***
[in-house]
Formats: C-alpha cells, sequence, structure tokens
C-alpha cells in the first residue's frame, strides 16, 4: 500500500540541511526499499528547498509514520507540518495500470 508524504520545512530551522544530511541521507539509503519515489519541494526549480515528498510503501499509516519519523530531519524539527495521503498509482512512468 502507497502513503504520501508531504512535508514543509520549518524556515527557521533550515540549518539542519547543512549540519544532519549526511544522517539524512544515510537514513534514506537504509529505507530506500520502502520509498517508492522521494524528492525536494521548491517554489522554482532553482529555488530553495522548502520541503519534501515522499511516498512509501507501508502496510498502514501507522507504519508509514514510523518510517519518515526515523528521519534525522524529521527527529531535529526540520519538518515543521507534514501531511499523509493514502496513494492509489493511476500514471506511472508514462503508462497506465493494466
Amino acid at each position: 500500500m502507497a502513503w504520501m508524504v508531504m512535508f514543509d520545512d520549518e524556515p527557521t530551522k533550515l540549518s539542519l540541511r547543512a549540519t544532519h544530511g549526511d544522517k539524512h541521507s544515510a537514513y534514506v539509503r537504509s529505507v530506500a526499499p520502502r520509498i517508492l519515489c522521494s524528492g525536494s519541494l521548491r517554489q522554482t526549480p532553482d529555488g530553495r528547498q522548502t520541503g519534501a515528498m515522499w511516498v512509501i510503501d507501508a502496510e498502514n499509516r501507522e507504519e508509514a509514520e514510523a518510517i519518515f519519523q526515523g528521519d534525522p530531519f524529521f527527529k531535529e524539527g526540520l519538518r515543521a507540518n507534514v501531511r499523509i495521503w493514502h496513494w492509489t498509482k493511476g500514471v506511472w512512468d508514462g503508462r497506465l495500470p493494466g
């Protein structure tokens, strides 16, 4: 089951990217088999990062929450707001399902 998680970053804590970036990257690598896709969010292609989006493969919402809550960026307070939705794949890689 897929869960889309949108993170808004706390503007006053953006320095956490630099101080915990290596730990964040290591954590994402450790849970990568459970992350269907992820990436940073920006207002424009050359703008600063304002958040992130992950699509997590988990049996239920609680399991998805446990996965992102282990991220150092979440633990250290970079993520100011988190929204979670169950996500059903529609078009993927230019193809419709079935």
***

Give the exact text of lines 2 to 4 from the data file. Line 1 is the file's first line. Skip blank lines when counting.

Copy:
Formats: C-alpha cells, sequence, structure tokens
C-alpha cells in the first residue's frame, strides 16, 4: 500500500540541511526499499528547498509514520507540518495500470 508524504520545512530551522544530511541521507539509503519515489519541494526549480515528498510503501499509516519519523530531519524539527495521503498509482512512468 502507497502513503504520501508531504512535508514543509520549518524556515527557521533550515540549518539542519547543512549540519544532519549526511544522517539524512544515510537514513534514506537504509529505507530506500520502502520509498517508492522521494524528492525536494521548491517554489522554482532553482529555488530553495522548502520541503519534501515522499511516498512509501507501508502496510498502514501507522507504519508509514514510523518510517519518515526515523528521519534525522524529521527527529531535529526540520519538518515543521507534514501531511499523509493514502496513494492509489493511476500514471506511472508514462503508462497506465493494466
Amino acid at each position: 500500500m502507497a502513503w504520501m508524504v508531504m512535508f514543509d520545512d520549518e524556515p527557521t530551522k533550515l540549518s539542519l540541511r547543512a549540519t544532519h544530511g549526511d544522517k539524512h541521507s544515510a537514513y534514506v539509503r537504509s529505507v530506500a526499499p520502502r520509498i517508492l519515489c522521494s524528492g525536494s519541494l521548491r517554489q522554482t526549480p532553482d529555488g530553495r528547498q522548502t520541503g519534501a515528498m515522499w511516498v512509501i510503501d507501508a502496510e498502514n499509516r501507522e507504519e508509514a509514520e514510523a518510517i519518515f519519523q526515523g528521519d534525522p530531519f524529521f527527529k531535529e524539527g526540520l519538518r515543521a507540518n507534514v501531511r499523509i495521503w493514502h496513494w492509489t498509482k493511476g500514471v506511472w512512468d508514462g503508462r497506465l495500470p493494466g